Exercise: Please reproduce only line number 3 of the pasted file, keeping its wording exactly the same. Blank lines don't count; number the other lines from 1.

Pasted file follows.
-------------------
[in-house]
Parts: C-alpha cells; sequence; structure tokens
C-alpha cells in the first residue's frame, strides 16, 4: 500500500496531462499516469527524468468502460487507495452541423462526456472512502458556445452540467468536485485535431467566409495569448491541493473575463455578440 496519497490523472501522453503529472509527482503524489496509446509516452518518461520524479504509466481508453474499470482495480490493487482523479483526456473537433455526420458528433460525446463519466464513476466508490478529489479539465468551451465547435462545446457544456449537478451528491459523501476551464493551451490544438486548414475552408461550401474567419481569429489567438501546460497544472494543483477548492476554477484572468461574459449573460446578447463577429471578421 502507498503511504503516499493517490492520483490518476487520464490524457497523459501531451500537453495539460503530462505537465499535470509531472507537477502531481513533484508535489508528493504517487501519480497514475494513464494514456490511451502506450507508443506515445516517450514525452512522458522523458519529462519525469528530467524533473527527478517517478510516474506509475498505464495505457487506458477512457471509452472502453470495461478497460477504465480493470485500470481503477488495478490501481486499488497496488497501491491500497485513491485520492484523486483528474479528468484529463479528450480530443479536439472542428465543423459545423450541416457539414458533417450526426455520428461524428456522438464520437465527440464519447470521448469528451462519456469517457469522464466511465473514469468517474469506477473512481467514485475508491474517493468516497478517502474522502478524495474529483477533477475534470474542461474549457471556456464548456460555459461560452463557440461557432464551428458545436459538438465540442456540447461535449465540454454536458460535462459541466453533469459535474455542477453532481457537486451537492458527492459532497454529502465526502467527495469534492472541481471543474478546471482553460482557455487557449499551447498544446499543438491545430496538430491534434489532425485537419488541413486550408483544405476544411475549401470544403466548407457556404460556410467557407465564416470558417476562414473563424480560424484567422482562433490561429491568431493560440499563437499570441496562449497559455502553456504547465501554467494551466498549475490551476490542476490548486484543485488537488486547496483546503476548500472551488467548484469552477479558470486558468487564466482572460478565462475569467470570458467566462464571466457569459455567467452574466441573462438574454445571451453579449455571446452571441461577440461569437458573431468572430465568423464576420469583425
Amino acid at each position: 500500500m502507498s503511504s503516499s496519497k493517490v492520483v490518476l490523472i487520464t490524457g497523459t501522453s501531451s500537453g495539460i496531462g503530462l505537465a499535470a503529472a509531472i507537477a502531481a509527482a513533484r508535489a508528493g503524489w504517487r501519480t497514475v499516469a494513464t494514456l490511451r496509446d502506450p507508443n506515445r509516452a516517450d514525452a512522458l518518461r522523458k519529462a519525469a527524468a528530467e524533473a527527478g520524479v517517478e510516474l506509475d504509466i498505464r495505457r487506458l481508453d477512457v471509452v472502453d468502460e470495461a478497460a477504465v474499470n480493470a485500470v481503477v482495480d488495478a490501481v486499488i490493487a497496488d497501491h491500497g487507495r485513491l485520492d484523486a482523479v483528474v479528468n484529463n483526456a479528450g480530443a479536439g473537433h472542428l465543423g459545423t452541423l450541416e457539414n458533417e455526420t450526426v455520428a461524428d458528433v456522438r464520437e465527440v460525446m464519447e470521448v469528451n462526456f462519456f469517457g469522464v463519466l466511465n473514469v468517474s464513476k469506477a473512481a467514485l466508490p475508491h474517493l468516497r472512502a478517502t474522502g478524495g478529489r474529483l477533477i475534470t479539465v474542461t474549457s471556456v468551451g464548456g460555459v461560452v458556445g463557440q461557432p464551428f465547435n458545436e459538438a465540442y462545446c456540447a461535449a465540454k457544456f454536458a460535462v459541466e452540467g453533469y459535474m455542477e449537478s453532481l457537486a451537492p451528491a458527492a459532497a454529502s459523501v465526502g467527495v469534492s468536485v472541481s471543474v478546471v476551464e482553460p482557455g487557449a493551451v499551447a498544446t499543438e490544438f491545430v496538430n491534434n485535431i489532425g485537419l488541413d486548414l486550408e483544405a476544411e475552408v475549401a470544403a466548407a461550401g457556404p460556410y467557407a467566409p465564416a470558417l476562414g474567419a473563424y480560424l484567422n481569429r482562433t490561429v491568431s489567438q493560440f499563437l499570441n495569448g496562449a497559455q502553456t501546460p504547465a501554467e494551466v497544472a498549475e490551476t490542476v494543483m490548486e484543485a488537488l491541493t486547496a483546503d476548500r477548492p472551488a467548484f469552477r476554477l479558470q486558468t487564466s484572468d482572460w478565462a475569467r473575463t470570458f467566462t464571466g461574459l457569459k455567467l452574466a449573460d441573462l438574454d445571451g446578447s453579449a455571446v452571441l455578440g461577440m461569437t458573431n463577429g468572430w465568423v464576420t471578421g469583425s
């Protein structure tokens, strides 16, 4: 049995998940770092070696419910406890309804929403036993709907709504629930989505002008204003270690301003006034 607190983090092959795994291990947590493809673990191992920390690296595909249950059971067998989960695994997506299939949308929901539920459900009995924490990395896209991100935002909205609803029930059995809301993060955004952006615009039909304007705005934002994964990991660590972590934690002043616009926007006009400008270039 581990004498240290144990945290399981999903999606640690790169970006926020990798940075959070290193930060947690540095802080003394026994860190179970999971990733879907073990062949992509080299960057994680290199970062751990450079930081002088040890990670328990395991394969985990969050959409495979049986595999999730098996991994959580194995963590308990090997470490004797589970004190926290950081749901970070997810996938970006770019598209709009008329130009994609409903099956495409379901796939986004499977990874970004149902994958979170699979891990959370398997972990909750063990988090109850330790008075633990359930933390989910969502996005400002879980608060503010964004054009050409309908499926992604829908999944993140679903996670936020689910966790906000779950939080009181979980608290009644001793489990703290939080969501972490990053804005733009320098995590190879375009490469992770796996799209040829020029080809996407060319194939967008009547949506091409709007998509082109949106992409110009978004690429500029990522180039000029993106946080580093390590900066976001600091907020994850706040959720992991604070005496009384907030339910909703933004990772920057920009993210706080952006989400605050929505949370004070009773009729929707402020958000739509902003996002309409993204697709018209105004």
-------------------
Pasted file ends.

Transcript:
C-alpha cells in the first residue's frame, strides 16, 4: 500500500496531462499516469527524468468502460487507495452541423462526456472512502458556445452540467468536485485535431467566409495569448491541493473575463455578440 496519497490523472501522453503529472509527482503524489496509446509516452518518461520524479504509466481508453474499470482495480490493487482523479483526456473537433455526420458528433460525446463519466464513476466508490478529489479539465468551451465547435462545446457544456449537478451528491459523501476551464493551451490544438486548414475552408461550401474567419481569429489567438501546460497544472494543483477548492476554477484572468461574459449573460446578447463577429471578421 502507498503511504503516499493517490492520483490518476487520464490524457497523459501531451500537453495539460503530462505537465499535470509531472507537477502531481513533484508535489508528493504517487501519480497514475494513464494514456490511451502506450507508443506515445516517450514525452512522458522523458519529462519525469528530467524533473527527478517517478510516474506509475498505464495505457487506458477512457471509452472502453470495461478497460477504465480493470485500470481503477488495478490501481486499488497496488497501491491500497485513491485520492484523486483528474479528468484529463479528450480530443479536439472542428465543423459545423450541416457539414458533417450526426455520428461524428456522438464520437465527440464519447470521448469528451462519456469517457469522464466511465473514469468517474469506477473512481467514485475508491474517493468516497478517502474522502478524495474529483477533477475534470474542461474549457471556456464548456460555459461560452463557440461557432464551428458545436459538438465540442456540447461535449465540454454536458460535462459541466453533469459535474455542477453532481457537486451537492458527492459532497454529502465526502467527495469534492472541481471543474478546471482553460482557455487557449499551447498544446499543438491545430496538430491534434489532425485537419488541413486550408483544405476544411475549401470544403466548407457556404460556410467557407465564416470558417476562414473563424480560424484567422482562433490561429491568431493560440499563437499570441496562449497559455502553456504547465501554467494551466498549475490551476490542476490548486484543485488537488486547496483546503476548500472551488467548484469552477479558470486558468487564466482572460478565462475569467470570458467566462464571466457569459455567467452574466441573462438574454445571451453579449455571446452571441461577440461569437458573431468572430465568423464576420469583425